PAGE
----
Different competition, same opposition, different location, same result.
Thirty hours or so after receiving an innings hammering in the Championship, Northamptonshire, in their Steelbacks’ guise, took another thorough beating at the hands of the Warwickshire, sorry, Birmingham Bears.
A dismal batting effort, Steven Crook and to a lesser extent David Sales and Ben Duckett apart, served up a mediocre target that was devoured with disdainful ease.
That makes it three defeats from as many outings for Kyle Coetzer’s men and they now face a tricky assignment in Manchester tomorrow against a Lancashire Lightning side who have won five of their last six.
Having been put in at Edgbaston, as far as uses of powerplays go, the Steelbacks’ effort bordered on the criminal.
A score of 24-3 is rarely bettered - if that is the best way of describing it - but if the total was poor, the fact that David Willey faced a measly six deliveries in the opening six overs was scandalous.
A bit of pace and life in the surface seemed to flummox the visiting top order to such an extent that Rikki Clarke, who bowled his four overs straight through from the pavilion end, recorded the most economical figures in Warwickshire (or is that Birmingham?) history with 4-0-8-1.
His wicket was that of Rob Keogh, well caught low down at first slip by Varun Chopra for a scratchy dozen and this topped off a strong start which was initiated by Chris Wright.
In his first, and the innings’ second over, Wright had Richard Levi taken at mid-on from a skier and Kyle Coetzer neatly snared by Chopra following a leaden-footed waft.
In fact, Willey’s inability to get on strike continued right up to his dismissal in the ninth by which time he had taken guard just 14 times.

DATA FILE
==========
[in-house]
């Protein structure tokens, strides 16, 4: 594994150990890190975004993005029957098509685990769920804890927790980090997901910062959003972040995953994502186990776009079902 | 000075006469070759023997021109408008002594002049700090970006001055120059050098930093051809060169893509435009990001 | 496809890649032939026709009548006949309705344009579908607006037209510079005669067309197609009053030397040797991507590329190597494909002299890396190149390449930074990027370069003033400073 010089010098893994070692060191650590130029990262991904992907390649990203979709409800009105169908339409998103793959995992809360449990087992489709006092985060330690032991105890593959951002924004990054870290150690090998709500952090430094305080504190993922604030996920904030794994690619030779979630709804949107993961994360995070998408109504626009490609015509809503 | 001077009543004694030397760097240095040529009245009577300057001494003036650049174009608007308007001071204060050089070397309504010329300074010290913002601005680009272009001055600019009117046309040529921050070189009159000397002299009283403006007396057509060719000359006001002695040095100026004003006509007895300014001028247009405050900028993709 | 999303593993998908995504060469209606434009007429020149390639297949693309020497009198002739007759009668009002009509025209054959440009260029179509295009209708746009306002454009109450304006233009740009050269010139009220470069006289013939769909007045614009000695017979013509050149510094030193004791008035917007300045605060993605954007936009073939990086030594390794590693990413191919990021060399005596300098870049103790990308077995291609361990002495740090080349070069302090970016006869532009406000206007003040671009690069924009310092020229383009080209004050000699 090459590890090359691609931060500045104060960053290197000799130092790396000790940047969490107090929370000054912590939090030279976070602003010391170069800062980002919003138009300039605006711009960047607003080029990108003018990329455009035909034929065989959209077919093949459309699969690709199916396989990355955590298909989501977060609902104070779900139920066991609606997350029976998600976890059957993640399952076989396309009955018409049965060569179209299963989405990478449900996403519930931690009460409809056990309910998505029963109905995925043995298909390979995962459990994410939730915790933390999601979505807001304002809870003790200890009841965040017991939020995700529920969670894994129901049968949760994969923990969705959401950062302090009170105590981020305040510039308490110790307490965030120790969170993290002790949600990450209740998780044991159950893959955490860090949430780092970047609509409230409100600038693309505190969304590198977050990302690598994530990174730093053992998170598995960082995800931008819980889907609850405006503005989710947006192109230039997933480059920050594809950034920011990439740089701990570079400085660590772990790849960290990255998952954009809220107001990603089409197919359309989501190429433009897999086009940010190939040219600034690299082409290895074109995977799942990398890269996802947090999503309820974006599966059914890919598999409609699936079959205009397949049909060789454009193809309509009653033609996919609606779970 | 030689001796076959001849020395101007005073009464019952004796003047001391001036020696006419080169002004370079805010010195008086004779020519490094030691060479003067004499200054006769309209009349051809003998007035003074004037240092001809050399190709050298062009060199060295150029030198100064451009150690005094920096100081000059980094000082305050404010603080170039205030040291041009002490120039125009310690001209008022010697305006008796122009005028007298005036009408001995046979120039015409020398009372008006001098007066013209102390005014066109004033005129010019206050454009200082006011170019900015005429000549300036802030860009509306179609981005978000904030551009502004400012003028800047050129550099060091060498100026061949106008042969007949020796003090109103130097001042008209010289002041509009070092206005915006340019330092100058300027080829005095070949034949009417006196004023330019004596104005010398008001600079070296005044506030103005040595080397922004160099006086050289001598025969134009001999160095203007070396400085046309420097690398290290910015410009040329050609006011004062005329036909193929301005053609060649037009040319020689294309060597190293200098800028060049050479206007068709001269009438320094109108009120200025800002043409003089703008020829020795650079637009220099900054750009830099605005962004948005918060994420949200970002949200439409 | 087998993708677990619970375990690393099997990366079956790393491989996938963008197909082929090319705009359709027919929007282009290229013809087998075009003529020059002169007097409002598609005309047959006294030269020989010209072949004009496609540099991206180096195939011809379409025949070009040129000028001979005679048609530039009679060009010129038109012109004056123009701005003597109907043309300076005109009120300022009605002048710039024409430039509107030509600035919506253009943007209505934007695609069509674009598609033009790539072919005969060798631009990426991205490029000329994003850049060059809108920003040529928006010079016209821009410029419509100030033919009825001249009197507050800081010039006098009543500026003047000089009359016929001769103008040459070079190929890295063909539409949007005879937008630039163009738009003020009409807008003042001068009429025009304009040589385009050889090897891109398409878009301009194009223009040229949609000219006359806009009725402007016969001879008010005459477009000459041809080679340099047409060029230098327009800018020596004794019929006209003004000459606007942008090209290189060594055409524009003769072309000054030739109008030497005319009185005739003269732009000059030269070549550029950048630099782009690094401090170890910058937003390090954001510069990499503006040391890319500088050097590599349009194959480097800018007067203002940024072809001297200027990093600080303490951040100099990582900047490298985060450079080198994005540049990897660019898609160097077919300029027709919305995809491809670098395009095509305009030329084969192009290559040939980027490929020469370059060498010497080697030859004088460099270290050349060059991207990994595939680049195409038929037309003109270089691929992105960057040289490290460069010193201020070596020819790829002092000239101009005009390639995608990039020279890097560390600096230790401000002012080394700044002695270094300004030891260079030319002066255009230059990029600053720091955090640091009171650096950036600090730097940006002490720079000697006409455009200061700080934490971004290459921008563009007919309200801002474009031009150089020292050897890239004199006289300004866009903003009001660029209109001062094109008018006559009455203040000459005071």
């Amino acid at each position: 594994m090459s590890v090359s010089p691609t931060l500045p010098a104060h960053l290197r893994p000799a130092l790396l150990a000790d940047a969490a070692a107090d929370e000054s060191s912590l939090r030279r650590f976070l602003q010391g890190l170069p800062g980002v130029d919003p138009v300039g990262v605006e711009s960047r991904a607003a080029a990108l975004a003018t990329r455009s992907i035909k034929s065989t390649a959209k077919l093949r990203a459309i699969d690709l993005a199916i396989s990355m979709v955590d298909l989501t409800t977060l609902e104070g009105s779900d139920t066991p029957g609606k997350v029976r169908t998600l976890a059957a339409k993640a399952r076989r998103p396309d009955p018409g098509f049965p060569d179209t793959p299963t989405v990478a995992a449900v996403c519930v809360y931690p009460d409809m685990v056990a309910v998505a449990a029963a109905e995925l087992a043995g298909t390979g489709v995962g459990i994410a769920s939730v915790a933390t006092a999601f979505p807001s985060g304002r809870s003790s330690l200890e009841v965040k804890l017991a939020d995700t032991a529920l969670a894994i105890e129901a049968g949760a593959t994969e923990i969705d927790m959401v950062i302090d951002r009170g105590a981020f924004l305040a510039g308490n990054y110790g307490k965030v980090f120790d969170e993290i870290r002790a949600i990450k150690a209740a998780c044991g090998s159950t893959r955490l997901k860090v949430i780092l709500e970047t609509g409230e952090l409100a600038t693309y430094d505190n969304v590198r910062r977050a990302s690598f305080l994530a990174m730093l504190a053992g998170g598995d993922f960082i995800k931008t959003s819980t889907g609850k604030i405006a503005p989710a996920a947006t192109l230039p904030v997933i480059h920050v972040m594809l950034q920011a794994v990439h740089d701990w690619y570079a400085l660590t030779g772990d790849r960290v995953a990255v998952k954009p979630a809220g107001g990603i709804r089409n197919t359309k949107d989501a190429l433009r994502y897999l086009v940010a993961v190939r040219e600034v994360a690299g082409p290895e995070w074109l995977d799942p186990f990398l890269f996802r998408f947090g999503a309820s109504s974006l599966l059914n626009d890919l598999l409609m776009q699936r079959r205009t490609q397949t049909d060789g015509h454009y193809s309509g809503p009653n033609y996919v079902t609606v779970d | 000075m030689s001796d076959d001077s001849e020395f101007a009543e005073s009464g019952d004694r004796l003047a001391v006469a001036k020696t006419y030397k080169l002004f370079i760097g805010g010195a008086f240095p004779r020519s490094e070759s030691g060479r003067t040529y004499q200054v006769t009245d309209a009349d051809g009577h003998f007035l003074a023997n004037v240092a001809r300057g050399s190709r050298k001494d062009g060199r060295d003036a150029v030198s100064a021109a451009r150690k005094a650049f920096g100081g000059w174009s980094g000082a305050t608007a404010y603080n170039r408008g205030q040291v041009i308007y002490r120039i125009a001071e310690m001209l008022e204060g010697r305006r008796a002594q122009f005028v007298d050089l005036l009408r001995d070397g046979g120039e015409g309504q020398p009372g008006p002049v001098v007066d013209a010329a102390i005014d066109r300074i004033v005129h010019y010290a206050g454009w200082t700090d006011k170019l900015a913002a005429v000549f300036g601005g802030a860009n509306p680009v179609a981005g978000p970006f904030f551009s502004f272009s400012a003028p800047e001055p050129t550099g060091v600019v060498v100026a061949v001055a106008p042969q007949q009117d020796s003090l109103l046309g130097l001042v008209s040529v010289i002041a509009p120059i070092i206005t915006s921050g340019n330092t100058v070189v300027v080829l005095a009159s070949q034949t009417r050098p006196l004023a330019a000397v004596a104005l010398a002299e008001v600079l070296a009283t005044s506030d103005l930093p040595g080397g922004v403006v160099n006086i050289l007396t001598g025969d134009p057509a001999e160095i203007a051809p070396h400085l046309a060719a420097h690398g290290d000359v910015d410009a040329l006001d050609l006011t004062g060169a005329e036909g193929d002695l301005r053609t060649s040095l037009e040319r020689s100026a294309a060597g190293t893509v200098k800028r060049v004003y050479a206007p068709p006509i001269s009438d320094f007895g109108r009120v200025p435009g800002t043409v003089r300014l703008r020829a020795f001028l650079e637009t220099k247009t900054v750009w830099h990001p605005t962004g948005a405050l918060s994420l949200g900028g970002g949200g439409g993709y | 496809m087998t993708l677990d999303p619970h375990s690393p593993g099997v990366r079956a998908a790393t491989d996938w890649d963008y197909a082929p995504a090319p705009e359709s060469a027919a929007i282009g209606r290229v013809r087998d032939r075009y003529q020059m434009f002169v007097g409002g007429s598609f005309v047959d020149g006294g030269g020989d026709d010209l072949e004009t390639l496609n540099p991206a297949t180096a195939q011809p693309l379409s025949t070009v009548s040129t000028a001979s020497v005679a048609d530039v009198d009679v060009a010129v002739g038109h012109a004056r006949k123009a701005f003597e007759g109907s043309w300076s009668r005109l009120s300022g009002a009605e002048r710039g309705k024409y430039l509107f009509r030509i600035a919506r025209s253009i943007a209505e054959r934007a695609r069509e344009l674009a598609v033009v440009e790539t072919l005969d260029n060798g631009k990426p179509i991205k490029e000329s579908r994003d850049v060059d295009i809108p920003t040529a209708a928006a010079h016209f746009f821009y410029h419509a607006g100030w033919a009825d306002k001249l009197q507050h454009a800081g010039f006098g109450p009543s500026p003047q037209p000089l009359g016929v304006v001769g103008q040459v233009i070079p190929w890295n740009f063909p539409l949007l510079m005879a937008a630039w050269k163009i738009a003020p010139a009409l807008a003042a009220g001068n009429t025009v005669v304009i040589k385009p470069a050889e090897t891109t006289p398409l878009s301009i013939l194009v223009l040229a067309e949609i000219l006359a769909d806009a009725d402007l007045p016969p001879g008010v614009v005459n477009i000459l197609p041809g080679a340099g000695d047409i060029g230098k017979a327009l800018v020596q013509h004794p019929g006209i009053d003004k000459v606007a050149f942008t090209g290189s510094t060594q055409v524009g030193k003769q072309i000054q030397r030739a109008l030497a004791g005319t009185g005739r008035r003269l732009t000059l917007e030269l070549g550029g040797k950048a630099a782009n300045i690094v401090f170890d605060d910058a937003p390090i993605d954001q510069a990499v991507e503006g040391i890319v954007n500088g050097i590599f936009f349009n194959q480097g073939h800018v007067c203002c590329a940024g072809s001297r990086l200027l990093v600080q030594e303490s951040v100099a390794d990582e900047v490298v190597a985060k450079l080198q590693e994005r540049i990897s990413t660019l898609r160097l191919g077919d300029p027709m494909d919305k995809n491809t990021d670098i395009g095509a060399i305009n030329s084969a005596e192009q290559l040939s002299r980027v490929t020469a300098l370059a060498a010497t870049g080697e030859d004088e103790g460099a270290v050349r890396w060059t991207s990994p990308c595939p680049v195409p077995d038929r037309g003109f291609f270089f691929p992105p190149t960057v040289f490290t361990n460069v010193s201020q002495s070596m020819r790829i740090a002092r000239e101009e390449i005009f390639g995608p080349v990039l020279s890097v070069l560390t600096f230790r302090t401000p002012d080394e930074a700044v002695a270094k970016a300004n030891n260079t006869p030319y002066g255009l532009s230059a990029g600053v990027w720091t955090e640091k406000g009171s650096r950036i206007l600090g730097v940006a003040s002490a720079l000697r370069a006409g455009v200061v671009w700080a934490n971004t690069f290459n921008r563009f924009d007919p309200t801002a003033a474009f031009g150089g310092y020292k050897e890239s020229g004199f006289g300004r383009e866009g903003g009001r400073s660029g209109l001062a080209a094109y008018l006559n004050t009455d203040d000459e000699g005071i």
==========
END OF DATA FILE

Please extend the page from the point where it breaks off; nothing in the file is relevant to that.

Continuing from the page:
His departure, hit in front heaving to leg off Jeetan Patel, came shortly before the midway point by which time the score had staggered to a poorly 42-4.
Rarely does this kind of malaise occupy a complete set of 20, though, and Sales and Crook set about a recovery of sorts which ended when Sales was excellently taken by a retreating Ateeq Javid at short third man.
While Crook was present a defendable, if significantly under par, score was possible and he added a quickfire 47 with Duckett, the former’s muscular style dovetailing nicely with the latter’s improvised flicks and dabs.
The loss of a couple of wickets put the brakes on some of the late impetus but that didn’t prevent Crook from reaching a valuable, and well-crafted, 35-ball half century in the final over that concluded with the scoreboard showing 133-7.
If this appeared anaemic prior to the Bears’ reply, after the six overs with fielding restrictions it was barely worth taking a second glance at.
William Porterfield and Chopra had wiped 56 off the required amount without taking anything resembling a risk and when the Irishman fell in the 10th over, bowled by Graeme White making room to cut, that had been advanced to 95.
Jonathan Trott, back in the fold after a few weeks out, only mustered a single before chipping Muhammad Azharullah to midwicket but this hardly made a difference to the outcome.
Chopra had already cruised to a 29-ball 50 which was littered with crisply struck drives, especially through the off-side, as none of the bowlers, or changes made by Coetzer, made any real impact.
And it was fitting that Chopra was there at the end, an undefeated 68 constituting his evening’s work, which arrived with a hefty 24 balls to spare.